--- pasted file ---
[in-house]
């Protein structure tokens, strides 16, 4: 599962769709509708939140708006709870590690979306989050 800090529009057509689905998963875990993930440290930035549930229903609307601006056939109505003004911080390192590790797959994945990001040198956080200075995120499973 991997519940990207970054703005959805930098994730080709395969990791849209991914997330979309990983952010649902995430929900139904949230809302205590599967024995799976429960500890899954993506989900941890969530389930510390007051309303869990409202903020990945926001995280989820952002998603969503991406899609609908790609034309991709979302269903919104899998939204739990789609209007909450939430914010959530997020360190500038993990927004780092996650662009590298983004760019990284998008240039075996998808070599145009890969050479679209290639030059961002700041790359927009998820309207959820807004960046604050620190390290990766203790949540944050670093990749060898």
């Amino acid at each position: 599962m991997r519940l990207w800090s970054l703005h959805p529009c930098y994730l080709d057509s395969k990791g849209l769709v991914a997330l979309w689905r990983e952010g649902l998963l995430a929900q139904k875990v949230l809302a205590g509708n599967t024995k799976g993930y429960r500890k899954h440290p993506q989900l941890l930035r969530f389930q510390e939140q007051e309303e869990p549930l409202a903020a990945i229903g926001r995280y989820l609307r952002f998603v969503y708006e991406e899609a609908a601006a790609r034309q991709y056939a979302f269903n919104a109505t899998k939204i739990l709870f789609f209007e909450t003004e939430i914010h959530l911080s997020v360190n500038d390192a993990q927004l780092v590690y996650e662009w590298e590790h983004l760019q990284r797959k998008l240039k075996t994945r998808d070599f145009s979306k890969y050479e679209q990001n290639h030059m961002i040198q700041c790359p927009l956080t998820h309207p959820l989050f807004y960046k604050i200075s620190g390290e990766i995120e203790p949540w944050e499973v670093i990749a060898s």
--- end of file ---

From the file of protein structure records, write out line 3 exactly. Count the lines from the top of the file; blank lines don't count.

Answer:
């Amino acid at each position: 599962m991997r519940l990207w800090s970054l703005h959805p529009c930098y994730l080709d057509s395969k990791g849209l769709v991914a997330l979309w689905r990983e952010g649902l998963l995430a929900q139904k875990v949230l809302a205590g509708n599967t024995k799976g993930y429960r500890k899954h440290p993506q989900l941890l930035r969530f389930q510390e939140q007051e309303e869990p549930l409202a903020a990945i229903g926001r995280y989820l609307r952002f998603v969503y708006e991406e899609a609908a601006a790609r034309q991709y056939a979302f269903n919104a109505t899998k939204i739990l709870f789609f209007e909450t003004e939430i914010h959530l911080s997020v360190n500038d390192a993990q927004l780092v590690y996650e662009w590298e590790h983004l760019q990284r797959k998008l240039k075996t994945r998808d070599f145009s979306k890969y050479e679209q990001n290639h030059m961002i040198q700041c790359p927009l956080t998820h309207p959820l989050f807004y960046k604050i200075s620190g390290e990766i995120e203790p949540w944050e499973v670093i990749a060898s």